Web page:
"Anti-Semitic inscriptions", mainly "swastikas", were found Tuesday on 107 graves at the Westhoffen Jewish Cemetery, not far from Strasbourg, said the prefecture and the Jewish consistory of Bas-Rhin. According to the chairman of the Israelite consistory of the department, Maurice Dahan, the cemetery has about 700 graves. Those that have been desecrated, stained with "swastikas" drawn in black paint, are in the old part.
This cemetery hosts several graves of the families of former President of the Council Léon Blum and the former president of the Constitutional Council, Jean-Louis Debré. He told France Bleu Alsace to feel "anger at these despicable, scandalous and revolting acts". "It's an insult to memory, an insult to those women and men who have honored France and are buried in Westhoffen," he said indignantly. Interior Minister Christophe Castaner will visit late morning on Wednesday for a "ceremony of meditation", according to the Consistory of Bas-Rhin. The public prosecutor's office in Saverne, a town northwest of Strasbourg to which Westhoffen is judicially dependent, said it had opened a preliminary investigation by a "special cell" of the gendarmerie. The number "14", considered a white supremacist symbol, has also been found on one of the graves, the same source said.
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"Jews are and make France"
The announcement of this new profanation in Alsace has provoked a cascade of indignant reactions. "The Jews are and make France. Those who attack them, even in their graves, are not worthy of the idea we have of France. Antisemitism is a crime and we will fight it, in Westhoffen as everywhere, until our dead can sleep in peace, "responded the President of the Republic in the evening. Prime Minister Philippe expressed on Twitter his "revolt" and his "disgust" and Christophe Castaner denounced "abject and disgusting acts".
Jews are and make France. Those who attack them, even in their graves, are not worthy of the idea we have of France. Anti-Semitism is a crime and we will fight it, in Westhoffen as everywhere, until our dead can sleep in peace.
– Emmanuel Macron (@EmmanuelMacron) December 3, 2019
The Grand Rabbi of France, Haim Korsia, said in a tweet "scandalized and horrified" while the vice president of the Council representative of Jewish institutions (Crif), Gil Taieb, denounced the "anti-Jewish hatred". "It's the consternation (…), but we do not let down, we do not resign ourselves (…) We will not leave room for these people," replied Mr. Dahan, who went on the spot with the Chief Rabbi of Strasbourg, Harold Abraham Weill. The Bas-Rhin Prefect, Jean-Luc Marx, condemned "with the utmost firmness these despicable anti-Semitic acts that strike once again the Bas-Rhin and expressed his total support to the Jewish community". "There are no words, it is a desolation and we can not understand that people are able to do that," responded the Mayor of Westhoffen, Pierre Geist, referring to an act "inhuman".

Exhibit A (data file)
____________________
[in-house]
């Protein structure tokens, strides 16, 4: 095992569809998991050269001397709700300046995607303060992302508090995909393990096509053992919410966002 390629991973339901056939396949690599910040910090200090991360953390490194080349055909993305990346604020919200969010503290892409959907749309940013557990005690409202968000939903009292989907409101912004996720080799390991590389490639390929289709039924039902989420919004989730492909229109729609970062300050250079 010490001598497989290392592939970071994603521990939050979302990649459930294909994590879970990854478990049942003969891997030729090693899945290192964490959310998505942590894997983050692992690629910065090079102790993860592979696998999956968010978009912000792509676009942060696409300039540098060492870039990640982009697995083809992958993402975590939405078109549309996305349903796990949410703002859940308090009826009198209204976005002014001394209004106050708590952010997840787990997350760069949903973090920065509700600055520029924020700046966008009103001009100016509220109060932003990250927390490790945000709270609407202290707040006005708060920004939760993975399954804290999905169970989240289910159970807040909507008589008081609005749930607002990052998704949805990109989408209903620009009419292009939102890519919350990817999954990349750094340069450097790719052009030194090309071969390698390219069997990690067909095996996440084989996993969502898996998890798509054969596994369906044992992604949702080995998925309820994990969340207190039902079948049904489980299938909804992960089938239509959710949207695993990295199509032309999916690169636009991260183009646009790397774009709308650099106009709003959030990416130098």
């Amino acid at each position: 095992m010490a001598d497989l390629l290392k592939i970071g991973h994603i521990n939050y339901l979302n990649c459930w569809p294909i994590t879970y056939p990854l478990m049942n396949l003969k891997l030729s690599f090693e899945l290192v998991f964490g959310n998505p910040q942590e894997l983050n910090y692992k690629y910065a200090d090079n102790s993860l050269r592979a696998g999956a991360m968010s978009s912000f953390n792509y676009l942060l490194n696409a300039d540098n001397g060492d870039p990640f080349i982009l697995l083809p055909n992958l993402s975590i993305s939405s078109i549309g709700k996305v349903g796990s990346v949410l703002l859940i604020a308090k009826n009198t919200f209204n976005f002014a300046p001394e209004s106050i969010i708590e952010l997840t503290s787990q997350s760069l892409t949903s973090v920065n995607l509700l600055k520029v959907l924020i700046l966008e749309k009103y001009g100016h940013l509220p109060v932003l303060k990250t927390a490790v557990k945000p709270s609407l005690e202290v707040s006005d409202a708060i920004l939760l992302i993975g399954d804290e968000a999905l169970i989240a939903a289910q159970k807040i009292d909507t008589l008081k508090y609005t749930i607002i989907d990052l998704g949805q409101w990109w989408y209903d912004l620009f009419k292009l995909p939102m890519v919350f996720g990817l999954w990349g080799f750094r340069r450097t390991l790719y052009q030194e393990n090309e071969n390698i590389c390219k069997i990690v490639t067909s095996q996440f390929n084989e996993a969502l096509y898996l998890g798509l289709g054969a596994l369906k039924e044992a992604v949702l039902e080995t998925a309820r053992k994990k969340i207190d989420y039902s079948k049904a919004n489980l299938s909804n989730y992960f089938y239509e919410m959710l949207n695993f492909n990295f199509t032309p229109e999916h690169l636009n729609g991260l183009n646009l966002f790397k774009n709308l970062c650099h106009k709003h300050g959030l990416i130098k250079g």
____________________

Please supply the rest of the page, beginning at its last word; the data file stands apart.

Strange fact, Westhoffen was mentioned twice, several days apart, in anti-Semitic tags: it is such tags found Tuesday morning in Schaffhausen-sur-Zorn, according to the prefecture, which led the police to surrender at Westhoffen where they discovered the profanation. Already on November 26, other antisemitic tags had been discovered on the walls of the town hall of Rohr, about fifteen kilometers from Westhoffen. According to Maurice Dahan, they indicated "cim jew westofen" (sic). For several months, Alsace has been facing an upsurge of anti-Semitic and / or racist graffiti and degradations.
In the Bas-Rhin, 96 graves of the Quatzenheim Jewish cemetery, some fifteen kilometers from Westhoffen, had been soiled with anti-Semitic tags on 19 February. Earlier, on 11 December 2018, another Jewish cemetery in Herrlisheim, north-east of Strasbourg, was targeted. The author or authors of this series of profanations were not arrested, lamented Maurice Dahan. "The gendarmerie is making significant efforts" to identify them, has insisted on his side the prefect, Jean-Luc Marx.
In mid-April, racist and anti-Semitic tags were discovered on the walls of the town hall of Dieffenthal (Bas-Rhin). A few days later, swastikas and insults were tagged on the facade of the house of a woman elected in Schiltigheim, a suburb of Strasbourg. At the beginning of March, antisemitic writings were discovered in front of a Strasbourg school and swastikas on the walls of an old synagogue in Mommenheim. Town halls and permanences of elected officials have also been the targets of degradations.